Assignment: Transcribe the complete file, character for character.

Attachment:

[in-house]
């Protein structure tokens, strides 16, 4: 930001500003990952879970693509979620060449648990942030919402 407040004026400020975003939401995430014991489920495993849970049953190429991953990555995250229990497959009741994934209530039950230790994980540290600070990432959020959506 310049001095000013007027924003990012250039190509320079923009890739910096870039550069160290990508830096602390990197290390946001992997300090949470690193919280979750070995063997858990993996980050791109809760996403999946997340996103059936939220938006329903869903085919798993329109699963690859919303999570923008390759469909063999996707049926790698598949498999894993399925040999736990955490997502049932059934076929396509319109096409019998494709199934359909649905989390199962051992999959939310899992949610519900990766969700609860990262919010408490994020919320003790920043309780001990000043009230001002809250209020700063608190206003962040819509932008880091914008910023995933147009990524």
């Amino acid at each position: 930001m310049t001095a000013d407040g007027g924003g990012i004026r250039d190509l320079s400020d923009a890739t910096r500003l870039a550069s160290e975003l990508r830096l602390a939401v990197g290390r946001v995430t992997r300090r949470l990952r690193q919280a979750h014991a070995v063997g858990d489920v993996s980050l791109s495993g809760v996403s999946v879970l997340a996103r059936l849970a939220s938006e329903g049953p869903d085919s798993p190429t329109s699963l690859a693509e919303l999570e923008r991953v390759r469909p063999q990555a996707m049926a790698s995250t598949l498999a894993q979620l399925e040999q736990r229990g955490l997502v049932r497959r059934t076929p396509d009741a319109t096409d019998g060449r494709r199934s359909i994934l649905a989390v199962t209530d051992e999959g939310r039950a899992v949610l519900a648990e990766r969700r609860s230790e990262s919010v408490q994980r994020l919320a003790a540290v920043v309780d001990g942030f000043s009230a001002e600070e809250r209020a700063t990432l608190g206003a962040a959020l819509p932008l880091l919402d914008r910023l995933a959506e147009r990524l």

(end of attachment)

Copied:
[in-house]
């Protein structure tokens, strides 16, 4: 930001500003990952879970693509979620060449648990942030919402 407040004026400020975003939401995430014991489920495993849970049953190429991953990555995250229990497959009741994934209530039950230790994980540290600070990432959020959506 310049001095000013007027924003990012250039190509320079923009890739910096870039550069160290990508830096602390990197290390946001992997300090949470690193919280979750070995063997858990993996980050791109809760996403999946997340996103059936939220938006329903869903085919798993329109699963690859919303999570923008390759469909063999996707049926790698598949498999894993399925040999736990955490997502049932059934076929396509319109096409019998494709199934359909649905989390199962051992999959939310899992949610519900990766969700609860990262919010408490994020919320003790920043309780001990000043009230001002809250209020700063608190206003962040819509932008880091914008910023995933147009990524």
């Amino acid at each position: 930001m310049t001095a000013d407040g007027g924003g990012i004026r250039d190509l320079s400020d923009a890739t910096r500003l870039a550069s160290e975003l990508r830096l602390a939401v990197g290390r946001v995430t992997r300090r949470l990952r690193q919280a979750h014991a070995v063997g858990d489920v993996s980050l791109s495993g809760v996403s999946v879970l997340a996103r059936l849970a939220s938006e329903g049953p869903d085919s798993p190429t329109s699963l690859a693509e919303l999570e923008r991953v390759r469909p063999q990555a996707m049926a790698s995250t598949l498999a894993q979620l399925e040999q736990r229990g955490l997502v049932r497959r059934t076929p396509d009741a319109t096409d019998g060449r494709r199934s359909i994934l649905a989390v199962t209530d051992e999959g939310r039950a899992v949610l519900a648990e990766r969700r609860s230790e990262s919010v408490q994980r994020l919320a003790a540290v920043v309780d001990g942030f000043s009230a001002e600070e809250r209020a700063t990432l608190g206003a962040a959020l819509p932008l880091l919402d914008r910023l995933a959506e147009r990524l």